Inexplicably, it is seen as rude not to send postcards, even if you're only going away for a week and will be back at work well before the requisite office postcard wends its way through the vagaries of, say, the Italian postal system.
And what to write in such a small space? Attempts to think of a comment funny enough to amuse both flatmates and the postman are rarely successful. Is it really worth making the effort for a remark about the weather?
Back in 1879, when postcards were invented in Germany by Herr E Herrmann, there was clearly a point to them. Before we had telephones, they were an efficient means of communication. Stick on a halfpenny stamp and a postcard could be counted on to get anywhere in the country for the following day.
According to Kenneth Westcott Jones, co-founder of the British Guild of Travel Writers and a postcard aficionado whose collection numbers some 46,000 cards, the most valuable postcards are those which were sent by passengers on the Titanic and posted from Queenstown, the ship's last port of call. Only three (estimated value pounds 2,500) are known still to exist, although hundreds were sent. Kenneth's pride is a postcard from a passenger on a ship 12 miles away which didn't go to the Titanic's rescue. The writer reports being stuck in ice.
Since it is unlikely your holiday missives will prove as memorable, you may want to try procuring them for free. Says James Bentley, a seasoned travel writer: "Go into hotels posher than the one you're staying in - ideally somewhere really plush like the Imperial in Vienna - and ask the porter for some of theirs."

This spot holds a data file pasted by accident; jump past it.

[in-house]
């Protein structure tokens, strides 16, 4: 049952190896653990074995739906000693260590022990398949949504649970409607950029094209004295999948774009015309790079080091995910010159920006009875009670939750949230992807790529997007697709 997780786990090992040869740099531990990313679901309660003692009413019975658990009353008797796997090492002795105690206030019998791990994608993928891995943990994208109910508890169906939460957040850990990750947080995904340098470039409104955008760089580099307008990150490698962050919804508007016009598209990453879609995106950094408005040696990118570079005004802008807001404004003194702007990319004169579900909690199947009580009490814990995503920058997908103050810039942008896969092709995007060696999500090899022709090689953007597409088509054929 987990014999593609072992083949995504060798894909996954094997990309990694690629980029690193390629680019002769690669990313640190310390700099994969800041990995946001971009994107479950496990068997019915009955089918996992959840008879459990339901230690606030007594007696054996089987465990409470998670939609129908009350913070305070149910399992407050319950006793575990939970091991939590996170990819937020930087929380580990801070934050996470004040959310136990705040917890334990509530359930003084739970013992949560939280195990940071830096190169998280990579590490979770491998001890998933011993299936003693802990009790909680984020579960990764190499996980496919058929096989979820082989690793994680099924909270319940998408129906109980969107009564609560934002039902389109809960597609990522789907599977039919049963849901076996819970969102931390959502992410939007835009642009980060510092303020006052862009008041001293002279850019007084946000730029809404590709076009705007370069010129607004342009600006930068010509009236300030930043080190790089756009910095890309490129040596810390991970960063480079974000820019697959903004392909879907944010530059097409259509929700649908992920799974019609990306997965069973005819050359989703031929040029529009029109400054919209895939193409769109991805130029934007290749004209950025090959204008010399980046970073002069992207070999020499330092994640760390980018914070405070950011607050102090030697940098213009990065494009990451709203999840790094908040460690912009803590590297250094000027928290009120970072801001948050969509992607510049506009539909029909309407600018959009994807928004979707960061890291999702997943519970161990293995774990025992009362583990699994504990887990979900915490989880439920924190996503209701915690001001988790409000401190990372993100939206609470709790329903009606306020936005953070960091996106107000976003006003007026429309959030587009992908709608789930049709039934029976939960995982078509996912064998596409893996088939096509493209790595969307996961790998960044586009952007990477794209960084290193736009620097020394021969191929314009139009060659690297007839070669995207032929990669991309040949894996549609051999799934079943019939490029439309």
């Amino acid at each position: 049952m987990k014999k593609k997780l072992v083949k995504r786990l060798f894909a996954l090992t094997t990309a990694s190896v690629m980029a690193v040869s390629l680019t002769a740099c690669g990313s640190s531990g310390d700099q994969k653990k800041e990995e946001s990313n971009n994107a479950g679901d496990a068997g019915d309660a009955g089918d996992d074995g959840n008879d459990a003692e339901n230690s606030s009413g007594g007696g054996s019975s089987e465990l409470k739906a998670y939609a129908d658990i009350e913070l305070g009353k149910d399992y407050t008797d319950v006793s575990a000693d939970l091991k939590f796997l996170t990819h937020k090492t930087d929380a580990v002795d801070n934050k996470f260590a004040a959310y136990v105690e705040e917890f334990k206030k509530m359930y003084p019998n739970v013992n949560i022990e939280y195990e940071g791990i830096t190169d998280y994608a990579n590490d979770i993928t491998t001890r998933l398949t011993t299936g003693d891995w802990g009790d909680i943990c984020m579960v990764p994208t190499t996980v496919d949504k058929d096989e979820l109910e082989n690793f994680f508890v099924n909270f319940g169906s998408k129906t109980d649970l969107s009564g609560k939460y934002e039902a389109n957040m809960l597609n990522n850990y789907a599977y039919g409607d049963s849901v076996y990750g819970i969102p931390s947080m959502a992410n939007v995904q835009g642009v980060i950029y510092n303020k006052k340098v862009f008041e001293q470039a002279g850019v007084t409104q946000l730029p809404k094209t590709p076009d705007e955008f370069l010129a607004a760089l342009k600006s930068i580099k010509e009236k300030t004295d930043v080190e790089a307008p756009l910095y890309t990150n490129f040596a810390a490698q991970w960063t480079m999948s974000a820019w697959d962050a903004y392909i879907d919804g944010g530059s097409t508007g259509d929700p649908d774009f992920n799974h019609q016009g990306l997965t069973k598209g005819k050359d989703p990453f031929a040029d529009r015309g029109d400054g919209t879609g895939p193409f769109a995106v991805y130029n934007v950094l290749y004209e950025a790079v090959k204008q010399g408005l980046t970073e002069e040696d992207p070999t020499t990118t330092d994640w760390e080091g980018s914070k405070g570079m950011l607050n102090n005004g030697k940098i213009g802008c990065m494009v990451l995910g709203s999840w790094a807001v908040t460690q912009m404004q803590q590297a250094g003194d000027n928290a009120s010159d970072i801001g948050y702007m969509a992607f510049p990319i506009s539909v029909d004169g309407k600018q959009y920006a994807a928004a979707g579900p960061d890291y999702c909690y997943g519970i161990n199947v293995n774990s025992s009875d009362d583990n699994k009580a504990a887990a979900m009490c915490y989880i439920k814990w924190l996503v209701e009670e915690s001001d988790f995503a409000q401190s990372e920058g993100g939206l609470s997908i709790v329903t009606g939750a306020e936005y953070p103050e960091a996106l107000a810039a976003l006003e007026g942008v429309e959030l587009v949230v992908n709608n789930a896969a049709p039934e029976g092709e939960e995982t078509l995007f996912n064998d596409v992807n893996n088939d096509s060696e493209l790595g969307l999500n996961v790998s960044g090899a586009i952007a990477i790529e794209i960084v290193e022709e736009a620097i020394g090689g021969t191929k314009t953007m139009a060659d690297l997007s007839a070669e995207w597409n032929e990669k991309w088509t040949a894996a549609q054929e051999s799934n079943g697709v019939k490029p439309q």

"Local tourist boards are an excellent source. Indeed, the finest postcard I ever sent was of the beauty spots of Hull, from the Hull Tourist Board. Alternatively, you can get postcards from the first-class section on Lufthansa, even if you are flying economy. Unfortunately, they are all of their airplanes, but they do also provide damn useful airmail envelopes."
He suggests always using envelopes, which the very organised can type before setting off. "This means you can describe scatological episodes and send wicked pictures that would otherwise be confiscated. Were you in Paris, for example, you could send postcard reproductions of Courbet's The Origins of the World - a 19th-century painting of a woman's genitals which has recently gone on show at the Musee d'Orsay."
Sending them in envelopes, of course, also means you have more room to write in. But if that subtly ironic observation of your host country continues to elude you, you could resort to buying your stamps in the lowest denomination available and fill the card up that way.
Or you could just dispense with sending them altogether. For the grand gesture, place an ad to that effect in the classifieds, with the excuse that you are giving the money to charity.
The Postcard Traders' Fair runs from 30 August to 2 September at the Royal Horticultural Society Halls, Greycoat St, London, SWI (0171-834 4333)Reuse content